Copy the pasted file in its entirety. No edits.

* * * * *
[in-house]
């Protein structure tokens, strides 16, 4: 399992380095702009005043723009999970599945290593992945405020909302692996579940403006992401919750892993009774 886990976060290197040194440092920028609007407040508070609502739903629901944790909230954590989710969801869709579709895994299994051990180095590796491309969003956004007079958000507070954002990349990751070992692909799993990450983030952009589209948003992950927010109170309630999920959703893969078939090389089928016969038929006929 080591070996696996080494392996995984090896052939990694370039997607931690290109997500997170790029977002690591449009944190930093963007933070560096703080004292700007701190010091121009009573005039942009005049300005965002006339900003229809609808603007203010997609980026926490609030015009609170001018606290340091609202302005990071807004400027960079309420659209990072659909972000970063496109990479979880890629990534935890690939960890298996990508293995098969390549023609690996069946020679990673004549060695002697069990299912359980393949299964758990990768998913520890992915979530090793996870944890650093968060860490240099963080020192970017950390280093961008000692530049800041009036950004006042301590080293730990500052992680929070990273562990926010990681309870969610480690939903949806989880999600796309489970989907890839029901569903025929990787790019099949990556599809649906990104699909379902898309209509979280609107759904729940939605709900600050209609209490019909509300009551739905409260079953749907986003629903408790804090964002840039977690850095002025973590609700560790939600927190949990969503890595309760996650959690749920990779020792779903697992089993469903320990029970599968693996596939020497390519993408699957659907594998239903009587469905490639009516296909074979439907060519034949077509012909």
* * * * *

[in-house]
């Protein structure tokens, strides 16, 4: 399992380095702009005043723009999970599945290593992945405020909302692996579940403006992401919750892993009774 886990976060290197040194440092920028609007407040508070609502739903629901944790909230954590989710969801869709579709895994299994051990180095590796491309969003956004007079958000507070954002990349990751070992692909799993990450983030952009589209948003992950927010109170309630999920959703893969078939090389089928016969038929006929 080591070996696996080494392996995984090896052939990694370039997607931690290109997500997170790029977002690591449009944190930093963007933070560096703080004292700007701190010091121009009573005039942009005049300005965002006339900003229809609808603007203010997609980026926490609030015009609170001018606290340091609202302005990071807004400027960079309420659209990072659909972000970063496109990479979880890629990534935890690939960890298996990508293995098969390549023609690996069946020679990673004549060695002697069990299912359980393949299964758990990768998913520890992915979530090793996870944890650093968060860490240099963080020192970017950390280093961008000692530049800041009036950004006042301590080293730990500052992680929070990273562990926010990681309870969610480690939903949806989880999600796309489970989907890839029901569903025929990787790019099949990556599809649906990104699909379902898309209509979280609107759904729940939605709900600050209609209490019909509300009551739905409260079953749907986003629903408790804090964002840039977690850095002025973590609700560790939600927190949990969503890595309760996650959690749920990779020792779903697992089993469903320990029970599968693996596939020497390519993408699957659907594998239903009587469905490639009516296909074979439907060519034949077509012909």